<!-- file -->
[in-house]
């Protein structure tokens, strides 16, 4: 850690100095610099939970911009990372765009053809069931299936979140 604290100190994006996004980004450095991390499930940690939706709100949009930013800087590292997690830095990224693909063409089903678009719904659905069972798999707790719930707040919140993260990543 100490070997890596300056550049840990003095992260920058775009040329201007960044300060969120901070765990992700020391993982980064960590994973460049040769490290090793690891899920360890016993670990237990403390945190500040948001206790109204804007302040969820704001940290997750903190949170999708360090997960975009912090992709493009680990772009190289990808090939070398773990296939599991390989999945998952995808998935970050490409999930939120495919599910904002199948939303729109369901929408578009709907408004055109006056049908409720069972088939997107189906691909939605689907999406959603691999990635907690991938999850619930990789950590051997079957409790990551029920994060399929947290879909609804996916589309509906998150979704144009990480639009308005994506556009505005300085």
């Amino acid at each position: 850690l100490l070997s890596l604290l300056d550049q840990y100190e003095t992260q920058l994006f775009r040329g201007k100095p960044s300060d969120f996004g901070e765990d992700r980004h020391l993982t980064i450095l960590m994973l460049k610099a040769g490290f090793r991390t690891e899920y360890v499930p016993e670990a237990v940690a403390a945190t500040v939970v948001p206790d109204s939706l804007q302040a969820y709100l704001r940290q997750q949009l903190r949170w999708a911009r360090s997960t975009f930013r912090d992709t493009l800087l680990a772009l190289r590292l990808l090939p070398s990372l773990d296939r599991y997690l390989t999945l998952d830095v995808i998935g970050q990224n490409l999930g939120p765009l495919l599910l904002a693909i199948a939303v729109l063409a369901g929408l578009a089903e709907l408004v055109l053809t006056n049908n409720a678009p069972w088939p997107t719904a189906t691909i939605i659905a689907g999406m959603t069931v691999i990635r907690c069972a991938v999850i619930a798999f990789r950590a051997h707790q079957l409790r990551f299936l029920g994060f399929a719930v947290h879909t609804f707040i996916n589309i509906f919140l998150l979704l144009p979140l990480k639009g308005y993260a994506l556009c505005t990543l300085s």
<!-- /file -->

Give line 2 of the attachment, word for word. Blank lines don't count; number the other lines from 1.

């Protein structure tokens, strides 16, 4: 850690100095610099939970911009990372765009053809069931299936979140 604290100190994006996004980004450095991390499930940690939706709100949009930013800087590292997690830095990224693909063409089903678009719904659905069972798999707790719930707040919140993260990543 100490070997890596300056550049840990003095992260920058775009040329201007960044300060969120901070765990992700020391993982980064960590994973460049040769490290090793690891899920360890016993670990237990403390945190500040948001206790109204804007302040969820704001940290997750903190949170999708360090997960975009912090992709493009680990772009190289990808090939070398773990296939599991390989999945998952995808998935970050490409999930939120495919599910904002199948939303729109369901929408578009709907408004055109006056049908409720069972088939997107189906691909939605689907999406959603691999990635907690991938999850619930990789950590051997079957409790990551029920994060399929947290879909609804996916589309509906998150979704144009990480639009308005994506556009505005300085």